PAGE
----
Farm Progress is part of the Informa Markets Division of Informa PLC

This site is operated by a business or businesses owned by Informa PLC and all copyright resides with them. Informa PLC's registered office is 5 Howick Place, London SW1P 1WG. Registered in England and Wales. Number 8860726.

The Grazier's Art

Best Alternative To Hay Is Multi-Paddock Grazing

Here's how we parcel out our forage for the winter and how we feed a cheap protein supplement.

We have recently moved from grazing our pasture crops to grazing stockpiled forages and adding a protein supplement.

I've written about this before, but I'll reiterate that the purpose of non-selective grazing and multiple moves on stockpiled grass is to save money by avoiding hay feeding, which normally is a very big expense in Florida and often in other locations.

This year, we started the dormant season by grazing planted, annual pasture crops. This was to build the soil and provide some high-quality grazing at a time we normally have only moderate quality. By doing this we should require less of the stockpiled Bahia grass, which needs to be supplemented with protein as when old and frosted. In winter Bahia is very low in protein.

450 cattle

All 450 cattle are eating protein supplement from the barrel feeders before moving to a new break in the afternoon.

I haven't had success with moving cows to a high protein forage and then back to low-protein old forage on a daily basis, so I prefer to finish the higher quality forage first as it will lose quality the fastest.

I start grazing the stockpile when we run out of grass on the growing season grazing part of the ranch, then start grazing the stockpile with the end in mind.

When I started on stockpiled forage I was giving them was 1.5 acres in a paddock, three times a day for a total of 4.5 acres per day. This is done with electric poly wire. Frequent moves maintain an even plane of nutrition and improve harvest efficiency.

Cattle have finished protein supplement

Here the cattle have finished the protein supplement and are headed for their last forage break of the day.

After a few days of doing this you know how much area your herd requires per day and can plan how many days of stockpile you have left to manage accordingly.

Then watch manure, gut fill and body condition to determine if they need protein and/or Cornerpost. Cornerpost, which is a product from Free Choice Enterprises, will save around 25-30% of forage due to more efficient fiber digestion and it's a tool to use when needed.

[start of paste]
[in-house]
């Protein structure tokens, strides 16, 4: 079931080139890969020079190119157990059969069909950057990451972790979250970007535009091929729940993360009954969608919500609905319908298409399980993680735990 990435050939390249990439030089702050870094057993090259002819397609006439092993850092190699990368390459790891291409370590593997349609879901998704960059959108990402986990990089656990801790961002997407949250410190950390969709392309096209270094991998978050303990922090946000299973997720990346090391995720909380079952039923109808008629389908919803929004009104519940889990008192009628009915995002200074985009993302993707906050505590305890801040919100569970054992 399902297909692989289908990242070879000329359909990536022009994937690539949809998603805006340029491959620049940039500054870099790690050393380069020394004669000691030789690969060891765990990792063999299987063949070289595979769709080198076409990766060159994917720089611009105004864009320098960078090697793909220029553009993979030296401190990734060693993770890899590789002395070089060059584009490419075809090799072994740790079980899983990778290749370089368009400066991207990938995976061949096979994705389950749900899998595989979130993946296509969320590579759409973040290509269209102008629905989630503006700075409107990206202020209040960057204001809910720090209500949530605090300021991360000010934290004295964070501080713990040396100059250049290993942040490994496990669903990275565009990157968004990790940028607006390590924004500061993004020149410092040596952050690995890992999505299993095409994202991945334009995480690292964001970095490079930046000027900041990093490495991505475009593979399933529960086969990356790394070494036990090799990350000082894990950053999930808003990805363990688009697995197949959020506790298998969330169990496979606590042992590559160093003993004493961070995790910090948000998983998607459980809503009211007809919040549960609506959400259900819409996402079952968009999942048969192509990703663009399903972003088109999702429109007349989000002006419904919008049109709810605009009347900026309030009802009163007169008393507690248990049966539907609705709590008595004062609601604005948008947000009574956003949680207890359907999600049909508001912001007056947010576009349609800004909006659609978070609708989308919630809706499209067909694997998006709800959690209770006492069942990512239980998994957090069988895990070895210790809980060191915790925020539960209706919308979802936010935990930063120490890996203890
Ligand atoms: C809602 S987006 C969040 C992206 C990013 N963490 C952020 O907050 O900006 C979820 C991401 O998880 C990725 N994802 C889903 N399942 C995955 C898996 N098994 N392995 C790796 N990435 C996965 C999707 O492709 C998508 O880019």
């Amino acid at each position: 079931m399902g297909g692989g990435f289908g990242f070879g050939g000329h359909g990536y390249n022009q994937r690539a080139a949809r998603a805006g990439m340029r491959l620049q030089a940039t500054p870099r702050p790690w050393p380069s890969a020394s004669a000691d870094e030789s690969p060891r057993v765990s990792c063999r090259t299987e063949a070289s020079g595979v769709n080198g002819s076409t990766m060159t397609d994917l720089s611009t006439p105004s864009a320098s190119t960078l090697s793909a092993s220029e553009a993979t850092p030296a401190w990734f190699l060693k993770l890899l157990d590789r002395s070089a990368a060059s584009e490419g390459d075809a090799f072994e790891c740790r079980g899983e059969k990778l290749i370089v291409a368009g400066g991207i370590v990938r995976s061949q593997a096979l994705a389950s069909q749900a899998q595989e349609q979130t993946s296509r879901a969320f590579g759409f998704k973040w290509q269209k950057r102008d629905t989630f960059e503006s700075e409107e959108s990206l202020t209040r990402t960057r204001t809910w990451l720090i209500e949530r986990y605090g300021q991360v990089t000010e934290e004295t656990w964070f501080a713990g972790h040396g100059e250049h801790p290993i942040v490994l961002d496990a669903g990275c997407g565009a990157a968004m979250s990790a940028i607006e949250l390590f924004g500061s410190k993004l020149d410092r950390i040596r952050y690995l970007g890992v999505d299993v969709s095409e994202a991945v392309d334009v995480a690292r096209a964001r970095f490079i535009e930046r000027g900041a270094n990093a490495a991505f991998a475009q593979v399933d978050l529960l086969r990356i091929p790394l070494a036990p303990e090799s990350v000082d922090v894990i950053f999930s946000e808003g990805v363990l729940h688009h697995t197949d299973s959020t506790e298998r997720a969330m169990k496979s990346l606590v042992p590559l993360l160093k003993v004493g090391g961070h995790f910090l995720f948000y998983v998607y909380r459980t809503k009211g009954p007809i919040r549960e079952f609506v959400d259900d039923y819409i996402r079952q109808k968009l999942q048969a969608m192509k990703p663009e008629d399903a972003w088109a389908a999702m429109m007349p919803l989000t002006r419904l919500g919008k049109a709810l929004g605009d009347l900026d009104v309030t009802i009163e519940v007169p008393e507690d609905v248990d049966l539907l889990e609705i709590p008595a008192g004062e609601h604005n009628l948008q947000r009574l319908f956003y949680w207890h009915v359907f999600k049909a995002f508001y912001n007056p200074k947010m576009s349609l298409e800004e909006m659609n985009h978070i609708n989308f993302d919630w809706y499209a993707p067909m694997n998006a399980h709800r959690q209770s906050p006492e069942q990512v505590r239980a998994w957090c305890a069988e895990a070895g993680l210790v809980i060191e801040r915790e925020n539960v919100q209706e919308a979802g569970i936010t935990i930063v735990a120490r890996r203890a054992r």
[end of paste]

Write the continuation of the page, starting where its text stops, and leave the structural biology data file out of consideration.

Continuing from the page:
I have done these things and adjusted my winter feeding this way: I lowered the flaxseed meal from 16 bags to 12 and I mix in six bags of dry Cornerpost. I also am now giving them three acres per day instead of 4.5 acres. Their body condition, manure and fill have improved.

That is a 33% smaller area with a better nutritional result and it costs around 25 cents per cow per day. It allows me to avoid hay later in the season, which would cost $1.50 per head. Besides getting better body condition, the cows stop consuming minerals when I feed the Cornerpost.

The end purpose is to not use any hay and still have good animal performance. This will depend on your environment. If the worst scenario is 270 days of non-growth then I have to divide the stockpiled area in such a manner that allows me to feed all the cattle for 270 days. Then I will subdivide the daily allotment in four to six breaks per day to keep animal performance at a higher level.

Protein supplement needs depend on forage quality, including the protein and fiber content.

The pictures in this blog show the cows at portable feed troughs and then leaving for the fresh break. I've written in a previous blog about how I build these.

I now have 450 total animals, including calves. That requires 16 feed-trough trains, each one with 12 half plastic barrels. I am feeding at the moment 600 pounds of linseed meal per day and the cows are improving body condition. Grass utilization efficiency is high. 

At 7:30 a.m. the cattle get the first break of about one acre to graze non-selectively. At 11 a.m. they get a second break and I put the linseed meal at the feed troughs. At 3 p.m. I call them to the feed troughs and close the gate when they are in so I can go and open the third break of pasture. After they finish the linseed meal, which takes about 10 minutes, I open the gate and call them so they go to the fresh break.

This way they don't step on me when I am feeding and it's easier for all.

If I was feeding range cubes it would be much easier but maybe not as cost effective.


Hide comments


  • Allowed HTML tags: <em> <strong> <blockquote> <br> <p>

Plain text

  • No HTML tags allowed.
  • Web page addresses and e-mail addresses turn into links automatically.
  • Lines and paragraphs break automatically.